So the finish. Just so you know, there will be many posts that I make regarding this whole experience. The people of this week are sorely missing from my posts - our bloggie peeps - our creepy internet friends - as well as photos and video that needs to be compiled. This is really just the down and dirty. The way Blink likes it.
The aid station with two miles to go was packed with a group of college kids drinking their brains out and yelling and screaming and high-fiving us through the aid station. I knew this would be the last aid station I would partake in, so I downed a "double" of coke, and stopped to walk only long enough to swallow. The mile to the next aid station was a long one. I could hear the finish line, but it was getting dark and lonely. I took advantage of a particularly long stretch to walk for a minute (I'd count to 60) and collect myself for the final push. No more walks. No more coke.
I doubt many folks were using the first/last aid station much any more - it was pretty well packed up for folks bringing it home. I ran through it and said thanks to the few remaining volunteers. Around the corner I knew the route separated for folks finishing and folks needing to do one more lap. Oh the secret pleasure I took in scootching over to the left side of the road - the finisher's side! This new ground snaked through the streets of Coeur d' Alene where volunteers informed me of an 8 block run to the finish line. Hanging a final left at the top of finishing street, I could see the two bright spotlights that shone the way to Ironman. They were now close.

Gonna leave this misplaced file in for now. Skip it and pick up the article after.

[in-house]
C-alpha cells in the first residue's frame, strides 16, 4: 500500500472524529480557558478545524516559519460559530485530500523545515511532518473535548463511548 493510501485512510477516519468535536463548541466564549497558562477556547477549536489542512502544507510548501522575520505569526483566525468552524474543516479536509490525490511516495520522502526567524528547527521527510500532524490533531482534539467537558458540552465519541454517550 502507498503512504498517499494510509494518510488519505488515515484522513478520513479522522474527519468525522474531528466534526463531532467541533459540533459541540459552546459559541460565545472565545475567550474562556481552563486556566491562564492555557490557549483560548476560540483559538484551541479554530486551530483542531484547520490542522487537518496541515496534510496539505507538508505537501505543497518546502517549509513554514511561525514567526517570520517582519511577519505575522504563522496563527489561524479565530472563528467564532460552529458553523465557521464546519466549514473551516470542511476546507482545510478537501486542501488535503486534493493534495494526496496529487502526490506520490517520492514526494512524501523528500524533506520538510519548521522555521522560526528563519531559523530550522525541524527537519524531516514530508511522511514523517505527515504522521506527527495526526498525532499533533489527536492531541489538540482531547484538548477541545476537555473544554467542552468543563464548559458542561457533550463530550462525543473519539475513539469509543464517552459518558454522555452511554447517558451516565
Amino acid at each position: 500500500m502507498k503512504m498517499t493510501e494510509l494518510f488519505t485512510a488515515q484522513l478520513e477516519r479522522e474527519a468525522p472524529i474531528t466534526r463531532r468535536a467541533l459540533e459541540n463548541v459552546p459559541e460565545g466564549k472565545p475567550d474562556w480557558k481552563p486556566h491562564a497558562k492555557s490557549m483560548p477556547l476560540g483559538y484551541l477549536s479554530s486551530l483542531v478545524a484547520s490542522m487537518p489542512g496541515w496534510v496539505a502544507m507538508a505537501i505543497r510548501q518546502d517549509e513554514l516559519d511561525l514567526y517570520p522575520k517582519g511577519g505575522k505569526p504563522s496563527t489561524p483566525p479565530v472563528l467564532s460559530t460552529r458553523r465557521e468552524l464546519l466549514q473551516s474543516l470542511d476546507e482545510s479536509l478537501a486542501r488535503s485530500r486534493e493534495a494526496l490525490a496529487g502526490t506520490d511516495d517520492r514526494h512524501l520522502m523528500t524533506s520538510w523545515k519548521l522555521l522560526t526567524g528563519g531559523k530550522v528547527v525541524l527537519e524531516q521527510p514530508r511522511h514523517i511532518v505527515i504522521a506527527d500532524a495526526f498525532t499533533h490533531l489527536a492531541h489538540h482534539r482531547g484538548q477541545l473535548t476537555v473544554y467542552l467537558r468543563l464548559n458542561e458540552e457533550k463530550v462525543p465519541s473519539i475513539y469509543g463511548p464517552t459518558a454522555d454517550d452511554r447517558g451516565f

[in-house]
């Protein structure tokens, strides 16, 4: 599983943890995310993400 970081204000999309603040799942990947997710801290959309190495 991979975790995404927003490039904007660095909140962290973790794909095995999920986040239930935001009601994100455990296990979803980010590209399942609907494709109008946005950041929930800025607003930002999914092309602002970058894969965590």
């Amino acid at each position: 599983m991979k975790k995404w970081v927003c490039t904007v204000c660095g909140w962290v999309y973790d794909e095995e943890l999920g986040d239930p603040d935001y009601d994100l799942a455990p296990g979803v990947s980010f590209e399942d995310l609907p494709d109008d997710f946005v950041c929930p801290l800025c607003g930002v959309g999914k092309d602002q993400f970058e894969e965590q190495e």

Coeur d' Alene proper converged on these 8 blocks. Because of the spotlights in my eyes, it was difficult to see just how many folks there were, but I could feel them just the same. "Great job, Marc!" and "Keep it going - your only 3 blocks away!" filled my ears and hands outstretched for high-fives were laid out in front of me. These spectators filled the shadows of my peripheral vision, and that shadow bottle necked to the finisher's shoot. I thought it was loud running those last 8 blocks - the noise was nothing compared to the final 100 meters.
I was all alone entering the shoot, but as soon as I came into view, the stands went bonkers. These folks, with a few exceptions, didn't know me from Adam, yet they screamed for me like I was a family member. I couldn't hear the announcer calling my name, but like on the bike, I had some more High-fives to give. I caught sight of Di on the right side surrounded by "creepy Internet friends". I went left and slapped hands with folks I didn't know, then right again, then left. At last, the Ironman tape lay stretched out before me. I tried to lift it over my head, but one of the holders had more strength then me - still, I held it, and in that instant, became an Ironman. It felt awesome.
My insanely long run split of 6:14:33 doesn't even make me all that mad, even today. I've certainly got a goal now for my next run at Ironman, with my finishing time of 14:32:23, shoot, so many things were great about that day, it would be silly to be upset about 6 hrs of it. Very quickly after finishing, collecting my medal, t-shirt and hat, I spied Di and collected my finisher's kiss and hug. Mmmmmmmmwaaaah! Even though she could have, I'm glad she didn't have to hold me up.